The Story of Babushka, Catherine Flores: Review

It’s been a while since I have done a review and if I’m completely honest; I didn’t expect to be doing one on a children’s book any time soon. And yet here we are. When Catherine first messaged me about her book I knew I wanted in because of my affinity with Russian Nesting Dolls. I have loved them since I was a child after my Nana gifted me her very own. As Catherine describes;

“The doll has come to symbolise Russian folk culture, as well as the complex and beautiful layers of women.”

Her story really does solidify this meaning and truly showcases the depth of women and I’m very happy to have had the chance to read it. This book may primarily be a children’s book but by no means is it only for children. The flowing words, beautiful imagery, and insightful meaning will strike true for any reader.

Babushka is the name of the complete doll and each of the five bodies have their own name, traits, and decorations. The story follows each of these bodies as they leave the nest (pun intended) and go on their solo adventures. However, they each come to realise that they need to work and live together to be truly happy and complete. I love this story wholeheartedly as in my mind, it creates a simple discourse surrounding the societal ideas of women that is easily comprehensible. For instance, in the case of Antonia (the most beautiful doll) she is only known for her beauty; Antonia needs the other bodies of the doll to be recognised as more. This simply isn’t the case for women. We want to be beautiful, wealthy, talented, wise, and give love.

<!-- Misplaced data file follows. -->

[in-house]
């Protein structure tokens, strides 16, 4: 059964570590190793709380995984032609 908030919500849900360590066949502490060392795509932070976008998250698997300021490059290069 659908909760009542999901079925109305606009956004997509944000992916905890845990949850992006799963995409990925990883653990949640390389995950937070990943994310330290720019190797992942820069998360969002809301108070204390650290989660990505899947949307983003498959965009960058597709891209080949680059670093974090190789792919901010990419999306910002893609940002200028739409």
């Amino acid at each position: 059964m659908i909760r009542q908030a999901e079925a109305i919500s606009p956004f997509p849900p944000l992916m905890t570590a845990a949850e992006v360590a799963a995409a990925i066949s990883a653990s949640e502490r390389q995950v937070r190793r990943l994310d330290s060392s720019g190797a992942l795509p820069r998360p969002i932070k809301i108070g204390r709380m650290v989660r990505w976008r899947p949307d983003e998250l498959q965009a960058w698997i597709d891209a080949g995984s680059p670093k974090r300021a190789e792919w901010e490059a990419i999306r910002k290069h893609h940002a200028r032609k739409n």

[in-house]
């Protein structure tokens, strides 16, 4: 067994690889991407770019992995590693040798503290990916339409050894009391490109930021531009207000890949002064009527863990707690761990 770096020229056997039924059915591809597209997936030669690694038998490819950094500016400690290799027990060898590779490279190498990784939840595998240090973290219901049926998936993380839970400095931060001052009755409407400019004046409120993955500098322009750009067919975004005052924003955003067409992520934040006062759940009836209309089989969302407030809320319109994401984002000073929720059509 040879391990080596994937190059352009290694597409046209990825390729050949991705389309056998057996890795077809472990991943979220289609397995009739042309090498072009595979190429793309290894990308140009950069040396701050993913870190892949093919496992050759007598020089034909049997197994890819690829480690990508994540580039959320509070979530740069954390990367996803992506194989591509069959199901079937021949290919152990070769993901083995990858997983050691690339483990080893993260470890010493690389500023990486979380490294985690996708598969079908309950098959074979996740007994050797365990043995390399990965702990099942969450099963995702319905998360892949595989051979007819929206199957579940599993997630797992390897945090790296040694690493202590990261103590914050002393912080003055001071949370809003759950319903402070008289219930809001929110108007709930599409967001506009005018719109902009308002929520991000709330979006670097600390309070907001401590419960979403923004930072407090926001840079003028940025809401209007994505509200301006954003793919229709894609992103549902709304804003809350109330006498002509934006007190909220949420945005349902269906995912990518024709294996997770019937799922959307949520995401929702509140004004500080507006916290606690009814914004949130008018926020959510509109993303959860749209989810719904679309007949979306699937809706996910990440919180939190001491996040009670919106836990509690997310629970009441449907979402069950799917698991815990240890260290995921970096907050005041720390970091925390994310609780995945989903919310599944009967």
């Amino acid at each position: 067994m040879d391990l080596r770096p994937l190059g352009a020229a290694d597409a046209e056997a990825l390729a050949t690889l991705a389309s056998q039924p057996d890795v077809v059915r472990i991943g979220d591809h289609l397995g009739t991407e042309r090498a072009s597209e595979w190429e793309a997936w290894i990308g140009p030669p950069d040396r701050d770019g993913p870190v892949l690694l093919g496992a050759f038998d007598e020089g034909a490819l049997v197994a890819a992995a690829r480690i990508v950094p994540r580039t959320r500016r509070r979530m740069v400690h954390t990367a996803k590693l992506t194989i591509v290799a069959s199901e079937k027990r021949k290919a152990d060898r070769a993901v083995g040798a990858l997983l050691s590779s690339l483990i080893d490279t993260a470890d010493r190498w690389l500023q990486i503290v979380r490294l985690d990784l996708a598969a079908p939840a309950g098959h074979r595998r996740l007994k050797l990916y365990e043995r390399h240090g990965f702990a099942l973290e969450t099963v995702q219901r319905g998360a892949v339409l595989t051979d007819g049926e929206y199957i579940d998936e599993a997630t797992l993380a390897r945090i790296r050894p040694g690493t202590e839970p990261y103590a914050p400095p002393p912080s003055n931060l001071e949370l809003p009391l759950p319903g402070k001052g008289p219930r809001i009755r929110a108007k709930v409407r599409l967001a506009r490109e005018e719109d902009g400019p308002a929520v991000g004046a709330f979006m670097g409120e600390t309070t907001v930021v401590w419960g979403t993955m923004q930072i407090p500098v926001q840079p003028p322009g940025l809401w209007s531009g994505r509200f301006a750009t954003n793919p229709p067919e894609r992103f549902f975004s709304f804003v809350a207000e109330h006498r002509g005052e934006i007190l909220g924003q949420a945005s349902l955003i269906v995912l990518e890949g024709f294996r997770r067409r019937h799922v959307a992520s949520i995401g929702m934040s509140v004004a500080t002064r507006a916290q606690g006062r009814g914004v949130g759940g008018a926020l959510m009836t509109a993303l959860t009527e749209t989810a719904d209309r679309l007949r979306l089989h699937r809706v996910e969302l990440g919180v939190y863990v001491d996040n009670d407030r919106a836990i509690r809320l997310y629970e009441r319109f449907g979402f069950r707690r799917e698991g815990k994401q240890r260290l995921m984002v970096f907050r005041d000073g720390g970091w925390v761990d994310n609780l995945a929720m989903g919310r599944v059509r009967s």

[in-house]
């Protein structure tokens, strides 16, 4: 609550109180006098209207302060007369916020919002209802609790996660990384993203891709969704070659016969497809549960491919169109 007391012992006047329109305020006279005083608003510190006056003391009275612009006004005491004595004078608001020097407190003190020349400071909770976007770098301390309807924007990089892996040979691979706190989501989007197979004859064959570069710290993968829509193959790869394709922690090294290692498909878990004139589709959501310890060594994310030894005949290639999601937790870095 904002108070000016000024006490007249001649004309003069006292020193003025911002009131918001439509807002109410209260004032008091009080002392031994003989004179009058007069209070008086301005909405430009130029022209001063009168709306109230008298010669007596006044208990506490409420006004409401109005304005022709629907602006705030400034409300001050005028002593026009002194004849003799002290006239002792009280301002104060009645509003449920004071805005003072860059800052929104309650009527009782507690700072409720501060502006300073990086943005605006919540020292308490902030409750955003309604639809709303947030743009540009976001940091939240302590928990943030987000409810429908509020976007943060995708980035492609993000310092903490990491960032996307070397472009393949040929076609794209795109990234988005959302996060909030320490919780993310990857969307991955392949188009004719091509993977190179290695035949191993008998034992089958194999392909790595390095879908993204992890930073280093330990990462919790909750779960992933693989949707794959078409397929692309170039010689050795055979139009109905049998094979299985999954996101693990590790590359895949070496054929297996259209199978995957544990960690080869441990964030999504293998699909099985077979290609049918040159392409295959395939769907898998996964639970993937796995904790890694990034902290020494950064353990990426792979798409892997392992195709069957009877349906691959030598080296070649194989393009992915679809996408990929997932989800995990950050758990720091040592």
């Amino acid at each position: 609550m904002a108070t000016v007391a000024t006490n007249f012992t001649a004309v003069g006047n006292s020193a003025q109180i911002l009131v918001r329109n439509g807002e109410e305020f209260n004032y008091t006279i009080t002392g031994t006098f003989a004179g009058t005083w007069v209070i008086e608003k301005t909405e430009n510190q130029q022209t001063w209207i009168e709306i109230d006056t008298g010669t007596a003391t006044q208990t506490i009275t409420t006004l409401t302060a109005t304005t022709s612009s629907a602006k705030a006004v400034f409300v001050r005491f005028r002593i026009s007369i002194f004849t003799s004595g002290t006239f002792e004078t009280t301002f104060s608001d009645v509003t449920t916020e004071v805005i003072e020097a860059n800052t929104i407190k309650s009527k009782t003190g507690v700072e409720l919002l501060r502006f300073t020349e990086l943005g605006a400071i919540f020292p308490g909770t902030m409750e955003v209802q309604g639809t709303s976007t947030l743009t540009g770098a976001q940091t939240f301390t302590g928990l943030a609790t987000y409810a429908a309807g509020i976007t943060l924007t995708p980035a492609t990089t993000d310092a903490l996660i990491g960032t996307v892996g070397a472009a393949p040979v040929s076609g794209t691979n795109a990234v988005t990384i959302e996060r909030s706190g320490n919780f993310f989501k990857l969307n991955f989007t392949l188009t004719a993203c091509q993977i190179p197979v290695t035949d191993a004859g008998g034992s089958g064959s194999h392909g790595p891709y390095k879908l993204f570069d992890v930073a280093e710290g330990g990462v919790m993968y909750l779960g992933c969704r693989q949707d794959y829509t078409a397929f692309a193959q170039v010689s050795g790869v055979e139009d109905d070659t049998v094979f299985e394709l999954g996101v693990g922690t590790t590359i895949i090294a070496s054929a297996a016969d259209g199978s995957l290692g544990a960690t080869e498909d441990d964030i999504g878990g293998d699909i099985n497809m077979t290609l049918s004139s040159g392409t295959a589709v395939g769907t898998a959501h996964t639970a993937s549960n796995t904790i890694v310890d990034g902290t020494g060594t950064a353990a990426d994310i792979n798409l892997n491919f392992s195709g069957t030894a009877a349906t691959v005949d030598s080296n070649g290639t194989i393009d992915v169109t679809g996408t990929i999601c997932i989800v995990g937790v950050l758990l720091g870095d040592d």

The bodies of Babushka

Another thing I love about this story is the fact that each of the bodies go on their own journeys. I think it’s very telling about humans and their desire to be perfect at something; but the way this story presents itself reminds you that you don’t have to be just one thing. I can imagine this book being read to younger children in a way to encourage all of their passions and different aspects of their personalities. The Story of Babushka really is a celebration of the complexity of individuals.

I also have to mention here the illustrations that accompany this book. They are beautifully crafted to add to the fairytale setting and create a sense of whimsy that is just lovely. The only thing I would say that I doubted within this book was the similarity of the names for the talented and wise dolls. I think any parent who reads this aloud would have to really enunciate Paula and Viola; however the imagery does help distinguish the two and they have separate colours for readers to follow along. Overall, this book was a super quick but an absolute delight to read.

Here’s me with my very own Babushka

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